Earlier this year, a core processing vendor held their annual sales conference. One of the members of the board, a credit union CEO, said to the organization, “I’m anxious to hear what you tell credit unions when it comes to contracts. More specifically, lining up your credit, debit, and core processing contracts so that they are coterminous.”
Without hesitating, the vendor said that they highly recommend that every credit union try to negotiate to have their contracts all expire at the same time, even though it puts the vendor at a distinct disadvantage. In fact, a high ranking executive of this particular vendor said, “Yes, it puts us (the vendor) at a disadvantage, but it’s the right thing to do. As a core processor, we believe in doing what is in the best interest of the credit union, and hopefully that credit union will appreciate our honesty.” The CEO of the credit union smiled broadly and said, “That’s what I was hoping to hear.”
Sync up your contract calendar
Let’s face it, contract negotiations can be stressful, not to mention time consuming. But by doing your homework and having your agreements all lined up with the same expiration, you put the credit union at a great negotiating advantage, particularly when we are talking about your credit card, debit card, and core processing contracts. The credit union can obviously shop their business anytime and anywhere, but when you have those three key components all lined up together, it gives the credit union even more power at the negotiating table than if they try to negotiate those three individually at different times. The old saying “strength in numbers” is certainly true when it comes to negotiating contracts.
Unfortunately, we’ve heard some horror stories of some very large vendors who will purposely try to keep credit unions on a different calendar of expiration, staggering the contracts, making it more difficult to leave. Make sure you’re aware of key dates and contractual requirements, while also making sure you remind the other party—well in advance of a deadline—to keep them honest and hold them accountable. If you don’t, you jeopardize the relationship, the value of the current deal, and the potential of an extended agreement.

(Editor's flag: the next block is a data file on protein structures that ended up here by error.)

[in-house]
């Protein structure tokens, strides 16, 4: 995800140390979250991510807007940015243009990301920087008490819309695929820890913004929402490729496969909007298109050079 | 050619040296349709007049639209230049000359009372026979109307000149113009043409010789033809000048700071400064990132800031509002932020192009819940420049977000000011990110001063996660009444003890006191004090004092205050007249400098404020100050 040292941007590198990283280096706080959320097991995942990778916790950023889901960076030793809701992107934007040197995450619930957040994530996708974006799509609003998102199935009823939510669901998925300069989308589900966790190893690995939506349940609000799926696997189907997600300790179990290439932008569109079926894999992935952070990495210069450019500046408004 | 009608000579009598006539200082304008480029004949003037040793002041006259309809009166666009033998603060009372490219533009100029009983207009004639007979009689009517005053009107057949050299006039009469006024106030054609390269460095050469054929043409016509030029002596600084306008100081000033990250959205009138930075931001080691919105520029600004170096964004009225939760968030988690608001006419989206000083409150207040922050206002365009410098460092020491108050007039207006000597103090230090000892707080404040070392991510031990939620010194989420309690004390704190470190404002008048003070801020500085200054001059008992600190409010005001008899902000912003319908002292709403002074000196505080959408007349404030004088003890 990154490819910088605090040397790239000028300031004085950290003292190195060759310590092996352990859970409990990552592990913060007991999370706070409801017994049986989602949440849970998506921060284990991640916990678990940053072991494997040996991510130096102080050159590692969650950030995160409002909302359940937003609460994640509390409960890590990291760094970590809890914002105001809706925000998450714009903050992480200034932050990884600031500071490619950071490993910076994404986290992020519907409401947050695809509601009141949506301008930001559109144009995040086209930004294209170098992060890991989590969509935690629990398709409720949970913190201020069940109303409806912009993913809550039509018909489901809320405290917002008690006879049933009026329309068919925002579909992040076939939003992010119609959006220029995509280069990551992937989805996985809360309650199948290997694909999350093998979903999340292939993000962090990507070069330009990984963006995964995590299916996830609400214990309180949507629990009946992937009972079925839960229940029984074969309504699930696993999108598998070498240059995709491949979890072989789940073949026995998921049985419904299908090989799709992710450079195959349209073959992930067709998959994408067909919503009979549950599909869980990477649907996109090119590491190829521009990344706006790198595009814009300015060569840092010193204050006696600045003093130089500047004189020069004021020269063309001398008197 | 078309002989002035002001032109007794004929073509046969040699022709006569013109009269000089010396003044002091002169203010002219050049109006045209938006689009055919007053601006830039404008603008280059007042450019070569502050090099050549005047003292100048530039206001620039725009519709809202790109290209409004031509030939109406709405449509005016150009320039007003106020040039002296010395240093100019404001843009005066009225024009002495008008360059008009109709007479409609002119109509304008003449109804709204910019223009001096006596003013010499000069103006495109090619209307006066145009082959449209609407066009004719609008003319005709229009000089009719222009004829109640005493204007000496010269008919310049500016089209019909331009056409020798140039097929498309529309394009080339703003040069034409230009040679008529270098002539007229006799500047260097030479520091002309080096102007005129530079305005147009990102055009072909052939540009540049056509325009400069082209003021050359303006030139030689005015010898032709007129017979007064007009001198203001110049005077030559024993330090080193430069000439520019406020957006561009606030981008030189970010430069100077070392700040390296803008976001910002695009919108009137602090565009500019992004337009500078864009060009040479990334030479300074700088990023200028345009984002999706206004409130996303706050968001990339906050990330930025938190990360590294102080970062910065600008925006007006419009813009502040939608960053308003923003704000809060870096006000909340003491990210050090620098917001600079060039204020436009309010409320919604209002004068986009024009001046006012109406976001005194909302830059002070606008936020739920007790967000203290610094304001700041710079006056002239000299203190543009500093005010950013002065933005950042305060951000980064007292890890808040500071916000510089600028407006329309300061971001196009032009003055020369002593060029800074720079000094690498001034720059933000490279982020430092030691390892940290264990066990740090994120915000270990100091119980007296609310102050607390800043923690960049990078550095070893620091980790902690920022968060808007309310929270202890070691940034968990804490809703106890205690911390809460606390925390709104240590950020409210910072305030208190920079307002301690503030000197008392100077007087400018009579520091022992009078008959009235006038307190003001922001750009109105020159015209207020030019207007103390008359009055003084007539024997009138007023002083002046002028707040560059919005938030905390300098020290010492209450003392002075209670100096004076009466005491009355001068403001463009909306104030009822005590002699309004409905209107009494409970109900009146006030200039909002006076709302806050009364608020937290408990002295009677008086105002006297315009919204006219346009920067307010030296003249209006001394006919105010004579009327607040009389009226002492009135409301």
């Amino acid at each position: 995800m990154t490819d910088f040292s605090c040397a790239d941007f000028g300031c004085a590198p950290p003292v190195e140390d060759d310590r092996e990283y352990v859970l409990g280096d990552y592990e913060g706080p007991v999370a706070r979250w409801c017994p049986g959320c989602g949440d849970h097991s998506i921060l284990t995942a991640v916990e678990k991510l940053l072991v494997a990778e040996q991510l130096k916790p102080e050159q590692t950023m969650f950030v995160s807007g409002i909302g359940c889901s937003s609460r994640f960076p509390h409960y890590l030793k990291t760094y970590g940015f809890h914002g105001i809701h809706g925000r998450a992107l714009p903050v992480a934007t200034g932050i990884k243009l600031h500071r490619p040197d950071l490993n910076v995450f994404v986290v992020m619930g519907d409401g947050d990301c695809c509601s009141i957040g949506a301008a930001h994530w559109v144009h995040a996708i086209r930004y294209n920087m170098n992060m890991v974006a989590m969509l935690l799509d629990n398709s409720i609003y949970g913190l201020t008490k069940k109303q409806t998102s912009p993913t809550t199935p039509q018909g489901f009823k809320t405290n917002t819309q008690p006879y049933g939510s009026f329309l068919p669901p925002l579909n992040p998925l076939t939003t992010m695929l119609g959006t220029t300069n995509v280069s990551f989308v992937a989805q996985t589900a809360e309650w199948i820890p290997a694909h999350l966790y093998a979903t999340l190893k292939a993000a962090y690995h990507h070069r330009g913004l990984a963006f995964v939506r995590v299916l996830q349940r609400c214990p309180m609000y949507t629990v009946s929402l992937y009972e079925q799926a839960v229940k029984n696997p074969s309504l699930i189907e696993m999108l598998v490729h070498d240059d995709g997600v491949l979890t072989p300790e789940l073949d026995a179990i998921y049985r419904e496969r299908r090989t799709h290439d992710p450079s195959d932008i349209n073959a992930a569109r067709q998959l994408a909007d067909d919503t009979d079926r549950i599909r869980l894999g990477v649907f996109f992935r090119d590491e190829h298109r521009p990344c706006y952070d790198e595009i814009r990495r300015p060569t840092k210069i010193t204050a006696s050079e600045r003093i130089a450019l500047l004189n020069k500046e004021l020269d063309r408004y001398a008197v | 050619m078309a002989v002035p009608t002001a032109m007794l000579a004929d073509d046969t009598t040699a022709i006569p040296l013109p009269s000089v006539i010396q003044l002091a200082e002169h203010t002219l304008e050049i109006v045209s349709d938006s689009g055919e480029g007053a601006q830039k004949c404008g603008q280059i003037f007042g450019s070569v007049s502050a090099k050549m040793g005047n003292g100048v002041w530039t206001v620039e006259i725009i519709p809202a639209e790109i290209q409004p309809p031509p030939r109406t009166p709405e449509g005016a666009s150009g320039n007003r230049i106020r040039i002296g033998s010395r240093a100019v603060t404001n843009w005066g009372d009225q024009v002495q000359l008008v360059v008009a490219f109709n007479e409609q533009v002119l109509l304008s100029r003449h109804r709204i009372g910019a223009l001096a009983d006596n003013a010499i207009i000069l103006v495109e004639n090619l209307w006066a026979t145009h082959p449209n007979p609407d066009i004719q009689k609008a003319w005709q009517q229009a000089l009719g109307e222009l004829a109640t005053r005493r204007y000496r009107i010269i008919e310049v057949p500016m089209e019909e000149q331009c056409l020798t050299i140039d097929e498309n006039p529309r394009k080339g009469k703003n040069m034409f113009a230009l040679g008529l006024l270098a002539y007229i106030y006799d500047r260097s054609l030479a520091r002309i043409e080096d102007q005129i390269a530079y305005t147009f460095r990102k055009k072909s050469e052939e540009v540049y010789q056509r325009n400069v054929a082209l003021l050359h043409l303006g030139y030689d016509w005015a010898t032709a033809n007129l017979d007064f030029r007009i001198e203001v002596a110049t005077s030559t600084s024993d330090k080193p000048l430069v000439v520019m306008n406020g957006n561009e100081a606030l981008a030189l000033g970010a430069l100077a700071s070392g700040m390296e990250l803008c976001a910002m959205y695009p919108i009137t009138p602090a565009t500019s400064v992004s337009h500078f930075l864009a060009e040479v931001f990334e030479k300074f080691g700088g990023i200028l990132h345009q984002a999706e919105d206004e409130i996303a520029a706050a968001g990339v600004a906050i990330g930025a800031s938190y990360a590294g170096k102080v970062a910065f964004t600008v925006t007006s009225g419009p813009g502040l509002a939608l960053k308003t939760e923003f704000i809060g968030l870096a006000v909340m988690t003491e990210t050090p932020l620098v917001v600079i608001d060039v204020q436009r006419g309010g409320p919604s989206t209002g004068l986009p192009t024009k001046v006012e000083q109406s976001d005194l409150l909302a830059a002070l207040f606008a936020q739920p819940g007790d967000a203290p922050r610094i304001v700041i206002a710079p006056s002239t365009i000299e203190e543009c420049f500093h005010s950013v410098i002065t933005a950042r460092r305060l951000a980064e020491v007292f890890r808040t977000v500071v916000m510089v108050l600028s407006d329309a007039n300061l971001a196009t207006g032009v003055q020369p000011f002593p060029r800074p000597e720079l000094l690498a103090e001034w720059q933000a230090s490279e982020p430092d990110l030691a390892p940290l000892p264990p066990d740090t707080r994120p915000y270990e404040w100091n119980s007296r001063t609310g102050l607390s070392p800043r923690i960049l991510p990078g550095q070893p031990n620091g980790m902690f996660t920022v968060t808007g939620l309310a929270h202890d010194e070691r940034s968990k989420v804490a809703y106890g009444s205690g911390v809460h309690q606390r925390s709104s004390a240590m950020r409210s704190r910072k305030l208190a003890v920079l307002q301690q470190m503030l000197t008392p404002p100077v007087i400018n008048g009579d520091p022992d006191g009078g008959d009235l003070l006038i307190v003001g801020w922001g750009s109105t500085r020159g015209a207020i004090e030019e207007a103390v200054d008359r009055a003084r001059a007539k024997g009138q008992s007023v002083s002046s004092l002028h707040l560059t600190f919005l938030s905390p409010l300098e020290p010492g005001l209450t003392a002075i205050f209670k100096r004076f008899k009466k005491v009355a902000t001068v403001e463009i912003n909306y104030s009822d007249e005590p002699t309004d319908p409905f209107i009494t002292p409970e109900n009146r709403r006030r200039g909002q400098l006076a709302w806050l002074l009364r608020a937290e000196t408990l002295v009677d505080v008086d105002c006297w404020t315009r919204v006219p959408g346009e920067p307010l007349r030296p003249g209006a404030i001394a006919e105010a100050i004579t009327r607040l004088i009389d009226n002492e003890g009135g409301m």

Beware of auto-renewal
In some cases, many credit unions fail to realize that if you forget to put in your letter of intent, you are not guaranteed the same pricing from the previous contract. In other words, you might have negotiated a great five-year agreement originally (with many discounts) but if you do not send in that letter of intent after those initial five years, in some cases, you can wave goodbye to those discounts. Without knowing it, you will now be regulated to the standard “base” pricing with an auto-renewal.
If you do not exercise your option to renew in time, you not only might lose those discounts, but you lose any sort of negotiating advantage.
Recently, we talked with a credit union that was offered a 10-year proposal from a vendor. The industry is so volatile, that it just doesn’t make sense for a credit union to sign such a long-term agreement. When you factor in credit union mergers, plus numerous vendor mergers, as well as the ever-changing landscape of rules, regulations, and by-laws, any contract longer than seven years is not advisable for credit unions.
Not to sound like Captain Obvious here, but tracking your expiration dates is vital. It’s amazing how many times we’ve encountered a credit union that says, “We just missed our window and now we’re stuck for another five years with this vendor.” Those auto-renewals sneak up on you quickly, and as previously mentioned, can ruin any sort of negotiating strategy. So stay on top of your deadlines and give your credit union (and by extension, your members) the best advantage.